Please note that at your test, if you fail to prove your identity, you will not be able to take the test and will not get a refund
Book your test
You can book the Life in the UK test, by following the steps given below:
- register for your test at https://www.lituktestbooking.co.uk
- enter your identification details, contact details
- review the details provided, and verify your email
- book your test
What happens at the UK citizenship test?
At the UK citizenship test centre, you will have 45 minutes to answer 24 questions based on the Life in the UK handbook. Make sure to carry the same ID that you used to book the test at the centre. Furthermore, a photo will also be taken on the day to confirm your ID.
If you pass the test
You are required to score 75% or more to pass the test.
In case of passing the test, you will receive a ‘unique reference number,’ which you will need to complete your citizenship or settlement application. The Home Office will use it to check that you have passed.
Please note that, in case you have lost your letter, make sure to send a letter explaining that you have lost it with your citizenship or settlement application.
If you fail the test
In case you fail the test and do not meet the required score, you can rebook the test as many times as you need.
Please note that you will be required to pay each time you book the test.
UK citizenship test fee
The cost of Life in the UK test is GBP 50 (USD 63)
When to apply for UK citizenship?
To apply for UK citizenship, you must have been physically present in the UK exactly 5 years before the Home Office receives your application. In case this criteria is not fulfilled, the application may be rejected.
However, in the following special circumstances, the Home Office may still consider not being physically present in the UK exactly 5 years before the submission of your application:
- you were not able to live in the UK at the start of the 5 year period because of health reasons or travel restrictions
- you were told to leave the UK during the 5 years, but this decision was later overturned.
Please note that the date the Home Office receives your application depends on how you apply. In case you apply online, your application will be received on the same day. However, it may take longer if you apply by post.
What to expect on the day of the test (We will also show you this information after you have booked your test)
UK citizenship application
There are 2 ways in which you can apply for British citizenship by ‘naturalisation’:
- applying yourself
- applying through an agent or representative
To make an application for UK citizenship yourself, follow the steps given below:
- fill out the online citizenship form.
- you will be asked to make an appointment at a UK Visa and Citizenship Application Services (UKVCAS) service point to provide your biometric information (fingerprints and a photo).
- you do not need to send your documents anywhere. You can either:
- upload copies into the online service
- have them scanned at your UKVCAS appointment
Please note that you can also apply via post. However, this may take much longer than the online procedure. Hence, make sure to avoid applying by post, especially if you need the documents back by a specific date.
Applying from the Channel Islands, the Isle of Man or a British overseas territory
If you live in the Channel Islands, the Isle of Man or a British overseas territory, you have to apply by post or in person instead. Make sure to check what is possible with your governor’s office.
Please note that you will be informed regarding the submission of your biometric information after you apply.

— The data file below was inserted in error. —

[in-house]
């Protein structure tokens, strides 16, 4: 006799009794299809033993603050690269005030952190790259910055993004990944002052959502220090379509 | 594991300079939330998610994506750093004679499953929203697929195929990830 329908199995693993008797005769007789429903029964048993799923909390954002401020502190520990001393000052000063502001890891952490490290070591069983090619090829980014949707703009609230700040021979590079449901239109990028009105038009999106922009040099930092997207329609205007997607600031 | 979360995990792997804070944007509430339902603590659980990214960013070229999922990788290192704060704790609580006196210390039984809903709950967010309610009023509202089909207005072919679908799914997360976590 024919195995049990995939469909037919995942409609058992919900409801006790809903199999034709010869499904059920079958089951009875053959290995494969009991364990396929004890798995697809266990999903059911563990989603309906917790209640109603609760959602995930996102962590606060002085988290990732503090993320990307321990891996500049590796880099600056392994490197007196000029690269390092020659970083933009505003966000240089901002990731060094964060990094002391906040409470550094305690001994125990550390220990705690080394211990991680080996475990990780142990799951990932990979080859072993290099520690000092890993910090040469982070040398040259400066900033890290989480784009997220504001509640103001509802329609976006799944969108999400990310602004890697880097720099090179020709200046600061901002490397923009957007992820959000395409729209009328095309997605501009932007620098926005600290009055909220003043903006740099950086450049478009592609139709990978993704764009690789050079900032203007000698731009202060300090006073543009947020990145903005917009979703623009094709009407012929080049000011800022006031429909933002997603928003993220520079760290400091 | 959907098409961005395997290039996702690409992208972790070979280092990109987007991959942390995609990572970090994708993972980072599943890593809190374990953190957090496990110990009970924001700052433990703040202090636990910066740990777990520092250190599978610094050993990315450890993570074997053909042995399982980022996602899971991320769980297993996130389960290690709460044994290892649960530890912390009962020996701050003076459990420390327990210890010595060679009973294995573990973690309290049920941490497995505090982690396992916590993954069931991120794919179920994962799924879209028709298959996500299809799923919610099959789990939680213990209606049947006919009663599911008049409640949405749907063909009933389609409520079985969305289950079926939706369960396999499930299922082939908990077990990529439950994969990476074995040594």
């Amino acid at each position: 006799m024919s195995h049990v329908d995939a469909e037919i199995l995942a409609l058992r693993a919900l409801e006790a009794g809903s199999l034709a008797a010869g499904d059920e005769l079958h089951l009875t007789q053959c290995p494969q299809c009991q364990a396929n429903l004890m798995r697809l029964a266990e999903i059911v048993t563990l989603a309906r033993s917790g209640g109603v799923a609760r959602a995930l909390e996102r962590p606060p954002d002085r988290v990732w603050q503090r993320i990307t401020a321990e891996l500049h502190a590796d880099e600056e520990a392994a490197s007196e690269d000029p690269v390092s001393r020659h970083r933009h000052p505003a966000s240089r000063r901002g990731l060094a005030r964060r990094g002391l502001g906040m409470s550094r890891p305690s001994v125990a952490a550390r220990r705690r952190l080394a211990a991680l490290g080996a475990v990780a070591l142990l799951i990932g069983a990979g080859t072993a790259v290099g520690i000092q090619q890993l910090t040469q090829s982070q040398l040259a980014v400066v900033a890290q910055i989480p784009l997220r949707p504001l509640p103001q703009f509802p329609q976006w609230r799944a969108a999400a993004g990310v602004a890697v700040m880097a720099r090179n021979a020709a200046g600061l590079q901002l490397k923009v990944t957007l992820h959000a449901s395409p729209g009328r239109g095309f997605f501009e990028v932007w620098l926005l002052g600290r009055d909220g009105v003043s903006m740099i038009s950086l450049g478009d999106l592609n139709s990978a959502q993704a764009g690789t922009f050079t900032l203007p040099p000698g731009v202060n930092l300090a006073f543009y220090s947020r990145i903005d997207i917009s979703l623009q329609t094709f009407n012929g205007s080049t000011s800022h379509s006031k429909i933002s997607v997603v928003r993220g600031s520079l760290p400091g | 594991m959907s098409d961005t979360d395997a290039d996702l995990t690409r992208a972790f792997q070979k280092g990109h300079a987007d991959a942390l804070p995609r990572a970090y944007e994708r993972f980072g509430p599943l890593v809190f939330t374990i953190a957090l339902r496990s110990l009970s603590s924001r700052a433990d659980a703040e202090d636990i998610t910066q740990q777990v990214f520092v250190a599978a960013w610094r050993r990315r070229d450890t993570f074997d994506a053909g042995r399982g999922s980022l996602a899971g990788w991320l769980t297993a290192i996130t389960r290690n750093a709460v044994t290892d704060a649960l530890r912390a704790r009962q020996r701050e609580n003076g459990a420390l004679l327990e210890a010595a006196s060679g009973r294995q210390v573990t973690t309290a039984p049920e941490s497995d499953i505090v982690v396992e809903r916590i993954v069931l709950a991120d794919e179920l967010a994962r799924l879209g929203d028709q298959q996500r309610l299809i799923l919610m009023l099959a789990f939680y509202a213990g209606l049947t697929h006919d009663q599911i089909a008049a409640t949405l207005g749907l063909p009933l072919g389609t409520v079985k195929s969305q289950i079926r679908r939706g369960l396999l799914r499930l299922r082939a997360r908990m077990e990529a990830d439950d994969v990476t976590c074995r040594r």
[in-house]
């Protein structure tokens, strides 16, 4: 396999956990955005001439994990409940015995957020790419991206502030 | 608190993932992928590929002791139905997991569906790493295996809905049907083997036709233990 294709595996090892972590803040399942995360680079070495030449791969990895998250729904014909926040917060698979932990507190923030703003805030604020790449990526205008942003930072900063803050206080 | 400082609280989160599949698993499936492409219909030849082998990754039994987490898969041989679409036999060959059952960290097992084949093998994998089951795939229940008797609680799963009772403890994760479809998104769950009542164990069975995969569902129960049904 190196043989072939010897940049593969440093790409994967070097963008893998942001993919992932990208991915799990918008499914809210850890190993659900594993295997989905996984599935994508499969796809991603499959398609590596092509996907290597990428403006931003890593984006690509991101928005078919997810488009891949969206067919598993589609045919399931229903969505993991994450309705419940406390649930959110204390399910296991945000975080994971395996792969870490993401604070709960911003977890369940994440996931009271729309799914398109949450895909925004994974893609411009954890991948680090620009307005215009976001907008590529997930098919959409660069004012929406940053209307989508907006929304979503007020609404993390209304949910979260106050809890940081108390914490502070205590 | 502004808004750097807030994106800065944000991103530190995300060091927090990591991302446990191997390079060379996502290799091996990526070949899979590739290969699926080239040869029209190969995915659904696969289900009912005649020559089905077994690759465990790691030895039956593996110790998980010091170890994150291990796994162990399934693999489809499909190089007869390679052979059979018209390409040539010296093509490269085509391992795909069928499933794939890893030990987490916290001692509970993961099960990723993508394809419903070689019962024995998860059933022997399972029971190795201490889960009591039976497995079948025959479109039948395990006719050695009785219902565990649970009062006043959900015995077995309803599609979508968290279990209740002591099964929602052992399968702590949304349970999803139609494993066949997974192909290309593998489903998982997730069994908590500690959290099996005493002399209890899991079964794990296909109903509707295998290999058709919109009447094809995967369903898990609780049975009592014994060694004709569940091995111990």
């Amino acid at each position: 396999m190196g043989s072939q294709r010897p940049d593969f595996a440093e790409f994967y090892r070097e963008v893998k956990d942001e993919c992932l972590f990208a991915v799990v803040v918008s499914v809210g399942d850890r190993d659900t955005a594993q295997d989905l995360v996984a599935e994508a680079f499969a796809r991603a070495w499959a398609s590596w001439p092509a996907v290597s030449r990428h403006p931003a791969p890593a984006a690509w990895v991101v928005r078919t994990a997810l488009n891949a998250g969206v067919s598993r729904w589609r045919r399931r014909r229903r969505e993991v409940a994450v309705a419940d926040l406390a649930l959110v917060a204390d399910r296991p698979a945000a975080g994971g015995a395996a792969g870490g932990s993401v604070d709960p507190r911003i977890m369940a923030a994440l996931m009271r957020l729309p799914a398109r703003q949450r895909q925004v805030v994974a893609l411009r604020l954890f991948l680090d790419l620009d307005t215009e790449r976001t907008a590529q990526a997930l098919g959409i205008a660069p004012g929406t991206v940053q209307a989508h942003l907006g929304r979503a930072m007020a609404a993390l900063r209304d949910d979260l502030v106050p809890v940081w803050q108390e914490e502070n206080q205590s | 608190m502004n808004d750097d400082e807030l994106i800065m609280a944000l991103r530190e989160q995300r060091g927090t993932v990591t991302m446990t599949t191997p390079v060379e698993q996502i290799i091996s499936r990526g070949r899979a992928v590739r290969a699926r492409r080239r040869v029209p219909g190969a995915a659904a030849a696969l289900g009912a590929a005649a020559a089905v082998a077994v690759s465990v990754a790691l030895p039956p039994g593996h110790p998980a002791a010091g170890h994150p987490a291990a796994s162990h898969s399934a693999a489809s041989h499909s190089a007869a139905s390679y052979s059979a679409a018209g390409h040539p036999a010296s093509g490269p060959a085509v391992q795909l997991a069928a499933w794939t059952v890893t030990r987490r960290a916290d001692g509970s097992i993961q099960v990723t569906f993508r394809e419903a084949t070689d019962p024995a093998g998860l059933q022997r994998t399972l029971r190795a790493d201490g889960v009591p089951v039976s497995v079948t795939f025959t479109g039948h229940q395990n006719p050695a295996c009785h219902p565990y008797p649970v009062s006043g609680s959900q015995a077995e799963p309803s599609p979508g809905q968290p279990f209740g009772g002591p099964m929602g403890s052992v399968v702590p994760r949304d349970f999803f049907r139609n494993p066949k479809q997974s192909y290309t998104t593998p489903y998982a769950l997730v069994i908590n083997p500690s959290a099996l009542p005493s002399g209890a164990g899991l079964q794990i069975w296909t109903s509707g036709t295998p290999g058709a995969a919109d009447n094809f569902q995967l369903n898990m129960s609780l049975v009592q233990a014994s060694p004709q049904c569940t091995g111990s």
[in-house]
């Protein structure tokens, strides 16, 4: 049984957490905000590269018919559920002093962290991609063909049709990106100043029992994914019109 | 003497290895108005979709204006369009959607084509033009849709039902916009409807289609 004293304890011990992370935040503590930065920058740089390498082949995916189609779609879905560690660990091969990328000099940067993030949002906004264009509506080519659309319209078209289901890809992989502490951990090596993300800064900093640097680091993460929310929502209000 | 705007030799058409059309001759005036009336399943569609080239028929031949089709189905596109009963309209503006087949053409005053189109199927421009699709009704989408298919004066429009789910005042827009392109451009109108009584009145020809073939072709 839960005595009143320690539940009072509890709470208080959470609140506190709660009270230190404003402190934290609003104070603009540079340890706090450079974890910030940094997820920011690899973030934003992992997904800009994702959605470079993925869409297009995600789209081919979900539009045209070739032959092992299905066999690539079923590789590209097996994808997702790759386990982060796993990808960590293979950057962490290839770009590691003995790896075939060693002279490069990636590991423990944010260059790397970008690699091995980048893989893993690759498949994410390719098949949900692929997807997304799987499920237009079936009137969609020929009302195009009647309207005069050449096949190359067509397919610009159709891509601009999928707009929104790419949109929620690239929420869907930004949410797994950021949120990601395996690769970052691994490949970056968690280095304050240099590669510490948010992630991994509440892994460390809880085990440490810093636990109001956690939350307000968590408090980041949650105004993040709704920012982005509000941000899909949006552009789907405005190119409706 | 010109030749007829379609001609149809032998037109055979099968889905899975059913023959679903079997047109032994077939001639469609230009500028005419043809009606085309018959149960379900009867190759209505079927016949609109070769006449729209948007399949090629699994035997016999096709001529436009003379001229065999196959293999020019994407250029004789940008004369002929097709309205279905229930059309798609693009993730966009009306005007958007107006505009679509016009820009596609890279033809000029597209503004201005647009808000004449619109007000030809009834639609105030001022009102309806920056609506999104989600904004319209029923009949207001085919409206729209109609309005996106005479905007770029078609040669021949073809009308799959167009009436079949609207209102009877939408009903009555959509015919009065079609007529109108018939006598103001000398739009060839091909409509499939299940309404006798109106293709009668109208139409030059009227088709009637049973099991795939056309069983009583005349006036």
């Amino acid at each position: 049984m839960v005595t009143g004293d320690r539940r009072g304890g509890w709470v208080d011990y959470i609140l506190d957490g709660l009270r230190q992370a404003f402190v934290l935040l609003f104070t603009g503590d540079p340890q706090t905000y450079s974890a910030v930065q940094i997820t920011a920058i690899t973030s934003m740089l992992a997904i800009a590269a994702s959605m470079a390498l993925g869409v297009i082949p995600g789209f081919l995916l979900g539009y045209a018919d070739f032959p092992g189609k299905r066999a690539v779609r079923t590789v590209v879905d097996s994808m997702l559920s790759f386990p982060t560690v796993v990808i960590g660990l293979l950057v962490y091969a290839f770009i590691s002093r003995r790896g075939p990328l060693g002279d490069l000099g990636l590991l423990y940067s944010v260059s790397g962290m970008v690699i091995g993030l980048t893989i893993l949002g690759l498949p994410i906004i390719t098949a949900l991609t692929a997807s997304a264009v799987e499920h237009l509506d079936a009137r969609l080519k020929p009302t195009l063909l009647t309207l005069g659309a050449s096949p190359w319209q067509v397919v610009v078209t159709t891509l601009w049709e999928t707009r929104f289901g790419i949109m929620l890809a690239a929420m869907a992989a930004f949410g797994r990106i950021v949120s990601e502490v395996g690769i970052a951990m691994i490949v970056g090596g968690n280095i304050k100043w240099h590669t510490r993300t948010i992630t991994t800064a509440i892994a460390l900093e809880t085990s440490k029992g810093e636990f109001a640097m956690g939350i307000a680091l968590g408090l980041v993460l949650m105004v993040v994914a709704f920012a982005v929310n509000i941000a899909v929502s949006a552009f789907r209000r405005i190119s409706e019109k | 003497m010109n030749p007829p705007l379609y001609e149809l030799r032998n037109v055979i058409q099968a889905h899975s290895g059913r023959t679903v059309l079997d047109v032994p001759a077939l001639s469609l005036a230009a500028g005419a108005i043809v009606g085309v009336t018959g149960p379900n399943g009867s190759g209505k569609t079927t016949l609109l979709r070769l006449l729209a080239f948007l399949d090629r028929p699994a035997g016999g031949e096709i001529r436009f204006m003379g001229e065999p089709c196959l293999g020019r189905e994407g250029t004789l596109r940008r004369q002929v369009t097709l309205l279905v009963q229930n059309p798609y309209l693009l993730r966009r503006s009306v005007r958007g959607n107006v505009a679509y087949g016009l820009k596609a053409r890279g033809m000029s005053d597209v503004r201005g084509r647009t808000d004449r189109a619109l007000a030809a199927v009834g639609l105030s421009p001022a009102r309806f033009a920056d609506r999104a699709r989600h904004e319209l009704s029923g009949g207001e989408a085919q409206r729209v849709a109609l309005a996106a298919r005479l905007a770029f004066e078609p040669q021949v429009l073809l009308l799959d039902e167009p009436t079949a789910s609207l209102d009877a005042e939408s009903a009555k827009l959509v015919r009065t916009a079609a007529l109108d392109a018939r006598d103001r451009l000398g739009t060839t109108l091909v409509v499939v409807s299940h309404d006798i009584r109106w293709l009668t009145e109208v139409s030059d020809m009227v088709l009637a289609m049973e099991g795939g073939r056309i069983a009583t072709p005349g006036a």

Applying through an agent or representative
You can also apply for your UK citizenship via an agent or representative. An agent or representative is a private company or individual that can help you with your application and give you advice.
You can check whether your agent or representative is registered with the Office of the Immigration Services Commissioner (OISC).
Alternatively, you can also use some solicitors or barristers who are not registered with the OISC. However, the solicitor or barrister must be registered with one of the following organisations:
- General Council of the Bar
- Law Society of England and Wales
- Chartered Institute of Legal Executives
- Faculty of Advocates
- Law Society of Scotland
- General Council of the Bar of Northern Ireland
- Law Society of Northern Ireland
For more information, please visit the official GOV.UK website.
After applying for the UK citizenship you will need to attend a citizenship ceremony if your application is successful.
However, after receiving your certificate of British citizenship, you must send your biometric residence permit (BRP) back to the Home Office within 5 working days.
Make sure to cut your BRP into 4 pieces and put it in a windowless envelope. Furthermore, include a note saying you are returning your permit because you have become a citizen.
The note must include your name, date of birth and the document number (found on the front of the card), and must be sent to the following address:
Naturalisation BRP Returns
PO Box 195
Please note that you will be fined up to GBP 1,000 (USD 1,266) in case you fail to return the permit within 5 working days.
UK citizenship for children
It is necessary to apply for UK citizenship separately for your children. You can apply to ‘register’ your child for citizenship if they were born either:
- outside of the UK
- inside the UK before you were granted indefinite leave to remain
Please note that the child may automatically be a British citizen if they were born both:
- in the UK
- after you were granted indefinite leave to remain
UK citizenship application processing time
Generally, you will get a decision on your UK citizenship application within 6 months. However, some applications can take longer.
Please note that you may be asked to provide more information to help with your application.
UK citizenship cost
The cost to apply for UK citizenship varies between children and adults:
- adults – GBP 1,330 (USD 1,678)
- children – GBP 1,012 (USD 1,281)
Please note that if your child is under 18 and you cannot afford to pay the application fee, you may be able to apply for a fee waiver. Additionally, a fee of GBP 80 is required to be paid for your child’s citizenship ceremony if they turn 18 during the application process.